One of the major reasons for the increase in diagnosis is that we now recognize that the symptoms of bipolar disorder in children are much different from those of adult bipolar disorder. In addition, researchers have discovered that bipolar often exists along with other conditions that can mimic, mask, and otherwise complicate the picture. Bipolar plus one or more of these conditions is much more common in pediatric bipolar than in the adult-onset disease. We now know that bipolar disorder is the primary diagnosis in many cases that have been labeled with other names.
The actual percentage of children with bipolar disorder may be increasing, too. Studies have not yet revealed clear reasons for this.
What is completely clear is that these kids have been here all along, and they’ve needed help.
What’s it like when your child or teen has bipolar disorder? Parents tell us—
• Every day is chaos. One minute, she’s fine, the next she thinks everything is hysterically funny and she’s talking a mile a minute, and a minute later she’s crabby and everybody runs for cover, because we don’t know if she’s going to blow up or calm down.
• “Meltdown” doesn’t even begin to describe it. We’re talking temper tantrums that last for hours—screaming, kicking, knocking holes in the walls, the works. The doctor says a lot of kids go through a phase like this, but we’ve been dealing with it for a really long time and it’s not getting any better.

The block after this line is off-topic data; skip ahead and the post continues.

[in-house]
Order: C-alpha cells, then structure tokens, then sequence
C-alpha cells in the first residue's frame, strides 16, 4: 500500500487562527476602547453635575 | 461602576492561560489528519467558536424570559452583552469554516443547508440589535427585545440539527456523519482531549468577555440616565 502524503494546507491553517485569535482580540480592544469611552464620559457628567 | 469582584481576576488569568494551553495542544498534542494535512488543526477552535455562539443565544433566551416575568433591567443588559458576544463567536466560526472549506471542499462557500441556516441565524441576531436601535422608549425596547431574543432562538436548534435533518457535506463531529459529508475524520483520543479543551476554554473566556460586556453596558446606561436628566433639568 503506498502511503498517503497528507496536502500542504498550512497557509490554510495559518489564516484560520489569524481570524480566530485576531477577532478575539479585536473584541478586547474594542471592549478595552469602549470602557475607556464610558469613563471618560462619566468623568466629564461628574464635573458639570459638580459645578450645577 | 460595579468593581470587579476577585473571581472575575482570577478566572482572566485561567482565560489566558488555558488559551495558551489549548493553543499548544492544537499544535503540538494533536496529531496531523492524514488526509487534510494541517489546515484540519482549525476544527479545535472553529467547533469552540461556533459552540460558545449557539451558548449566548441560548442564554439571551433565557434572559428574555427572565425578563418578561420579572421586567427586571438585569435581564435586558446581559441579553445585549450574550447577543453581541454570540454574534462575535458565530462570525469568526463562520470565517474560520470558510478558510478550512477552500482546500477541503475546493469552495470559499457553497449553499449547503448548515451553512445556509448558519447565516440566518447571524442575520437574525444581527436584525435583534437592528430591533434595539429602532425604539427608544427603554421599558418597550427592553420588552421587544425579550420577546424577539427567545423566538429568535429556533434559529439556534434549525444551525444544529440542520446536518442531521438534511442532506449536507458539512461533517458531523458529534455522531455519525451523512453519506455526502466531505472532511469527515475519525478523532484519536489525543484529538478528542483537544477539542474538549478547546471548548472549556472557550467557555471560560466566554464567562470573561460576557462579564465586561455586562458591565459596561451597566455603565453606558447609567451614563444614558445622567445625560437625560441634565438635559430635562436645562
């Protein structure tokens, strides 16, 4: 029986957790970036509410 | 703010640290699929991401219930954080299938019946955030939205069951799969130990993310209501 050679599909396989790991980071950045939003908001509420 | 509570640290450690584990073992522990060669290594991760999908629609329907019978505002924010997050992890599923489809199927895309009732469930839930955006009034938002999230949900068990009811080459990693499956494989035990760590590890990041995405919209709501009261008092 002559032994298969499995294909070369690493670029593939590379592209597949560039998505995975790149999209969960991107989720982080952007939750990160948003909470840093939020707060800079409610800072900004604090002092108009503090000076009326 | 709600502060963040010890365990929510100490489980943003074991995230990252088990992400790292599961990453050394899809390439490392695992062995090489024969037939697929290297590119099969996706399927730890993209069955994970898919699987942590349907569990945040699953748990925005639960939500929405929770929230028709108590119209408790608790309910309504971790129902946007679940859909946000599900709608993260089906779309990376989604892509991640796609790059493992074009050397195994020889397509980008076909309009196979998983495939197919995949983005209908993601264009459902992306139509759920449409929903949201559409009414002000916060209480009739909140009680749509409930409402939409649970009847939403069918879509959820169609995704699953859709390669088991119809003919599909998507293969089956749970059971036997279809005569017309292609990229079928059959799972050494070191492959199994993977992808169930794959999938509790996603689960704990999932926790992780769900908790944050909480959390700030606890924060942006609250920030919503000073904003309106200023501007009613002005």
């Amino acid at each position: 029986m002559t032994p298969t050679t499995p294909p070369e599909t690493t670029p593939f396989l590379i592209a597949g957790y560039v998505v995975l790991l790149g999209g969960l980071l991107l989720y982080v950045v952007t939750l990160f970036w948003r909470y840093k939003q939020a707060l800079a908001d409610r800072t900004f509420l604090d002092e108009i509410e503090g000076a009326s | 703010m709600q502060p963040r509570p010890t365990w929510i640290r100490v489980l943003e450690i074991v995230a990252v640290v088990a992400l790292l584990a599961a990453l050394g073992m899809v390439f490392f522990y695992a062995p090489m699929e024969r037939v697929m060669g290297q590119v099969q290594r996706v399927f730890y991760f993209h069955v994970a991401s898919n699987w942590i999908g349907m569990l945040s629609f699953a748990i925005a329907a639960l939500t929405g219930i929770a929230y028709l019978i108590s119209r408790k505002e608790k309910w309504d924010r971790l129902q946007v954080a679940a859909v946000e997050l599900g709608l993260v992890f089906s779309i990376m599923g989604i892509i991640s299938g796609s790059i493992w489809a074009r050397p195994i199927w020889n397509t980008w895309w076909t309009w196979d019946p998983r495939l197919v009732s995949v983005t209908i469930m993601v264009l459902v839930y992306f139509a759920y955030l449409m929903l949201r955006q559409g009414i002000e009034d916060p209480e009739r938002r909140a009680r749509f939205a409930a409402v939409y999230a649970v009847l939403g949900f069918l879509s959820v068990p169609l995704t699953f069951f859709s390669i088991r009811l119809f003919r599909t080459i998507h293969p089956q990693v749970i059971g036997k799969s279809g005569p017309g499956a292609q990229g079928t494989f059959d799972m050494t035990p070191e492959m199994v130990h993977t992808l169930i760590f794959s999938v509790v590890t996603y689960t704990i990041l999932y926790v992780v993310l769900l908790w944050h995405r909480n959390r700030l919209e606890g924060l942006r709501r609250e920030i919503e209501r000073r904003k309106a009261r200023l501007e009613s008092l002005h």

• First, I have to deal with the stress of him exploding, then I have to listen to my husband about how I handled the situation all wrong. He thinks a lot of this is my fault.
• The teacher says he’s fine at school so it must be something I’m doing wrong—but I’ve taken every parenting class I can find. None of them work.
• She seems fixated on anything to do with sex. The school psychologist filed a complaint with DSS, and the social worker said the behavior had to be the result of sexual abuse, but we’re sure she hasn’t been abused.
• We never go out anymore—we’ve had enough night- mares to know it isn’t worth it. It’s one thing when your toddler throws a tantrum at the restaurant or stands on his chair and sings a song. When you’re talking about a fourteen-year-old . . .
• Our family doctor said it was ADHD, but the medication made things worse.
• It feels like her mood swings are holding us hostage. Our friends won’t visit anymore, and the neighbors don’t let their kids come over.
• I never know what’s going to set him off. We’re always walking on eggshells.
• If I knew about early-onset bipolar disorder twenty-one years ago, maybe my son would be alive today.